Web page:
These culinary herbs not only improve the taste of your dishes, they are packed with a wide range of nutrients to boost your health. They contain more diseases-fighting antioxidants, vitamins, and minerals than most fruits or vegetables.
So branch out from salt and pepper and try one of these easy-to-use health-promoting culinary herbs to add some zing to your dishes.
Basil, commonly used in Italian cuisine, is a versatile herb that can be added to nearly every dish. It has anti-inflammatory, antiviral, and anticancer properties. It can help prevent osteoarthritis and soothes digestive complaints or headaches.
How to use: pesto, stir-fries, omelets, soups, salads, pasta, baked or grilled veggies, layered with mozzarella cheese, or paired with fruits, such as strawberries or raspberries, in smoothies or desserts. Always add at the end because cooking ruins its taste.
Mint has been used for ages to soothe digestive issues and alleviate nausea. It has antiseptic and antibacterial properties. It strengthens the nervous system and can help to relieve headaches. It can be used to freshen your breath and when used externally it repels mosquitoes.
How to use: tea, dressings, chutneys, yogurt, juices, smoothies, curries, or salads.
We add parsley to nearly all our dishes. This wonderful herb is rich in antioxidants to heal, cleanse, and protect your kidneys and bladder. It aids digestion and works as a natural diuretic. Also read my previous article for more health benefits and a delicious green smoothie recipe with parsley.
How to use: omelets, mashed potatoes, salsa, vegetables, fish, rice, pasta dishes, soups, smoothies, and juices.
A powerful cleansing and detoxifying herb with antifungal and anti-microbial properties. It helps to regulate insulin levels, reduces cholesterol, and relieves headaches.
How to use: fish, salsa, curries, salads, sauces, dips, green smoothie or juices, rice, and pasta dishes.
Rosemary is packed with antioxidants and has strong anti-inflammatory and antiseptic properties. It may lower the risk of asthma, liver diseases, and heart diseases. It can soothe a sore throat or upset stomach and calms the nerves.
How to use: tea, roasted vegetables, meats, salmon or potatoes, soups, or to infuse vinegar or oils.
Dill works as a natural diuretic and has antibacterial properties to prevent or treat bladder infections. It calms the digestive tract, cures inflammation, and neutralizes carcinogens.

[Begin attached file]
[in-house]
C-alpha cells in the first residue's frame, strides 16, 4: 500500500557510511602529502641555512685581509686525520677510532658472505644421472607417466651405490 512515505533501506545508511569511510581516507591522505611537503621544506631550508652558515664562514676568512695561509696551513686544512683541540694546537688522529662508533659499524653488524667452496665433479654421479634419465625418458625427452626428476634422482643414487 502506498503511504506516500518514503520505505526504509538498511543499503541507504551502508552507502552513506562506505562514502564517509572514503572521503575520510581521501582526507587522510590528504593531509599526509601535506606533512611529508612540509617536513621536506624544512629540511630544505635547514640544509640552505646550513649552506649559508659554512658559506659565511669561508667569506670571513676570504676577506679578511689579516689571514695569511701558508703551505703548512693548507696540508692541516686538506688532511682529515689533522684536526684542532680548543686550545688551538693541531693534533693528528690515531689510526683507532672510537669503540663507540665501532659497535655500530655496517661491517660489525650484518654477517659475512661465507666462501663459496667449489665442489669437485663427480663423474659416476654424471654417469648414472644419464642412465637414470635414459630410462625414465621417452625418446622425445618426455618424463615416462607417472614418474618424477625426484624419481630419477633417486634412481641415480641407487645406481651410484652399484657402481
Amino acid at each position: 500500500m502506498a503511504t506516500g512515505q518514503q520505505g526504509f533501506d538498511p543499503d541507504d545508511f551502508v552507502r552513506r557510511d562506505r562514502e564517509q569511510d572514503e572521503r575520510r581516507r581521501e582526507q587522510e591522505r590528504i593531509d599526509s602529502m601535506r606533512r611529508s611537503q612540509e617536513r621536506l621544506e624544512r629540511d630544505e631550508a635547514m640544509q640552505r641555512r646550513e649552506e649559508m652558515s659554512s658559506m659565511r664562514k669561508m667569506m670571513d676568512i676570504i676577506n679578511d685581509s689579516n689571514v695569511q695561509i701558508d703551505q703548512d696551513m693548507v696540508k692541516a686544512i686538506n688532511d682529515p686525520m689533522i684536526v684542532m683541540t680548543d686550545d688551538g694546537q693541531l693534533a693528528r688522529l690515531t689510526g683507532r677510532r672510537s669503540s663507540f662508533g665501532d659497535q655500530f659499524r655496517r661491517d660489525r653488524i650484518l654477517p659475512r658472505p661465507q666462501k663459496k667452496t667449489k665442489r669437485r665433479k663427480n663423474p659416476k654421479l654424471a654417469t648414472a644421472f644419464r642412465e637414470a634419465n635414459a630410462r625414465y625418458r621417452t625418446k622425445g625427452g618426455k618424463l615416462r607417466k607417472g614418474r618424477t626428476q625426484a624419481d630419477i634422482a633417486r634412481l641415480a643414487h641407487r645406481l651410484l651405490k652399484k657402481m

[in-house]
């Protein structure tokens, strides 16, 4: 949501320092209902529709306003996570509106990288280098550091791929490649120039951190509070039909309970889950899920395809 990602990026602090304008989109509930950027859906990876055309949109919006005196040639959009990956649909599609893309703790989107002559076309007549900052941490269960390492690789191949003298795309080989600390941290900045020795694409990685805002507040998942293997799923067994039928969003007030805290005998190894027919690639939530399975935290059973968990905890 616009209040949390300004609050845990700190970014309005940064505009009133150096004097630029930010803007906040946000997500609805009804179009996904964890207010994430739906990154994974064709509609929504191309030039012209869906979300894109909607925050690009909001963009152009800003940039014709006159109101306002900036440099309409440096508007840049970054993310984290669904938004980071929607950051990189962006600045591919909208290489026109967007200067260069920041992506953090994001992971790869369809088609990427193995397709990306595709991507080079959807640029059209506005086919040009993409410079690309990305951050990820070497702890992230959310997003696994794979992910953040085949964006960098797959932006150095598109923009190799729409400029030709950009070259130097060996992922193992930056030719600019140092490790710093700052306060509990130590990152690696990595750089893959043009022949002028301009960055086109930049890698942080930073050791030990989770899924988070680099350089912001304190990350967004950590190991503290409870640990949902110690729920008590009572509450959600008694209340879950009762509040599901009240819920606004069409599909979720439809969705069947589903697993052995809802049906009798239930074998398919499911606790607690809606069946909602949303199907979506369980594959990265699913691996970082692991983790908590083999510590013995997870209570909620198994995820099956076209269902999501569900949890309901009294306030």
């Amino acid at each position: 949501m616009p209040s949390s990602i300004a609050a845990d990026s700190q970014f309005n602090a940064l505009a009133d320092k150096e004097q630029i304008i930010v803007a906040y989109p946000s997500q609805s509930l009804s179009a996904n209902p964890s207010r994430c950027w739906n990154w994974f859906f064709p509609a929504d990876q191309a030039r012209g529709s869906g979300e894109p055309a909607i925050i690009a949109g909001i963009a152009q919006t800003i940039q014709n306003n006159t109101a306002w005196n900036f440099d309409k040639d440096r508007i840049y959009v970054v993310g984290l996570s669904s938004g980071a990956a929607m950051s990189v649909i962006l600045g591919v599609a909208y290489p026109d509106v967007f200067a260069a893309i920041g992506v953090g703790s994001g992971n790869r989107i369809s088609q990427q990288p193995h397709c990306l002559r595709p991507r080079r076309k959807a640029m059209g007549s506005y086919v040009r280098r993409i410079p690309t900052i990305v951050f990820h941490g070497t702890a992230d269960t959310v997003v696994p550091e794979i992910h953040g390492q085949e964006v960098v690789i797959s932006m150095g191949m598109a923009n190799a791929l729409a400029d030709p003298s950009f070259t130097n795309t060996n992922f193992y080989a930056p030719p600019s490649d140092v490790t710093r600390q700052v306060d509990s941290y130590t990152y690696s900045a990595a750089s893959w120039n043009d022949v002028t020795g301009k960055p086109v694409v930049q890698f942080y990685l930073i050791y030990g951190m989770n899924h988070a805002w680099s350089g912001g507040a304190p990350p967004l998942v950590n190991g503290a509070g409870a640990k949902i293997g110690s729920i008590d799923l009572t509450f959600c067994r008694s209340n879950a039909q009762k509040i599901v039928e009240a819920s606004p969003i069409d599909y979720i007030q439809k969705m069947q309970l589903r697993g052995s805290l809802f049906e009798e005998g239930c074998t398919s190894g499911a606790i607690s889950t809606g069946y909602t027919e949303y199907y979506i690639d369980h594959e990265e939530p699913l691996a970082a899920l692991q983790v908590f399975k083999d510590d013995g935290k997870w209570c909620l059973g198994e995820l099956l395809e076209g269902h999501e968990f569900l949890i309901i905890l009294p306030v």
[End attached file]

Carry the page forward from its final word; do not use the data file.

How to use: seafood, soups, tea, salads, dressings, roasted or steamed vegetables, potatoes, or rice. Dill loses most of its healing nutrients when cooked at high temperatures, so add at the end.
Thyme is well known for its mucus clearing benefits, hence it use for asthma, bronchitis, cold, cough, flu and sinus infection. It aids digestion and is packed with disease-fighting antioxidants.
How to use: casseroles, stews, marinades, veggie dishes, sauces, teas or to infuse vinegar or oils.
Oregano has antibacterial and antifungal properties. It prevents or eases menstrual cramps or abdominal pains. It works as a natural diuretic and can be helpful to ease colds, flu, headaches, and respiratory issues.
How to use: pasta sauces, on pizzas, fish or chicken dishes, salad dressings, soups, and stews.
Sage is the herb for a women’s health. It eases heavy or irregular periods and relieves menopausal symptoms. It is also great to treat rheumatism, cataract, excessive sweating, upset stomach, and improve memory.
How to use: teas, salads, soups, or stuffing’s. It is a very powerful herb that doesn’t lose its nutrients or flavor when cooked.
Tarragon has been used for ages to treat toothaches and inflamed gums. It calms the nerves, promotes sleep, and improves digestions. This herbs can be found in many French dishes and is best added at the end.
How to use: salad dressings, sauces, fish, chicken or egg dishes.
Remember fresh herbs are always best as they contain the most health-promoting nutrients. Most of these are easy to grow and do well on your window sill.
Also read my article about how to freeze fresh herbs for the winter months: How To Freeze And Preserve Fresh Herbs For Later Use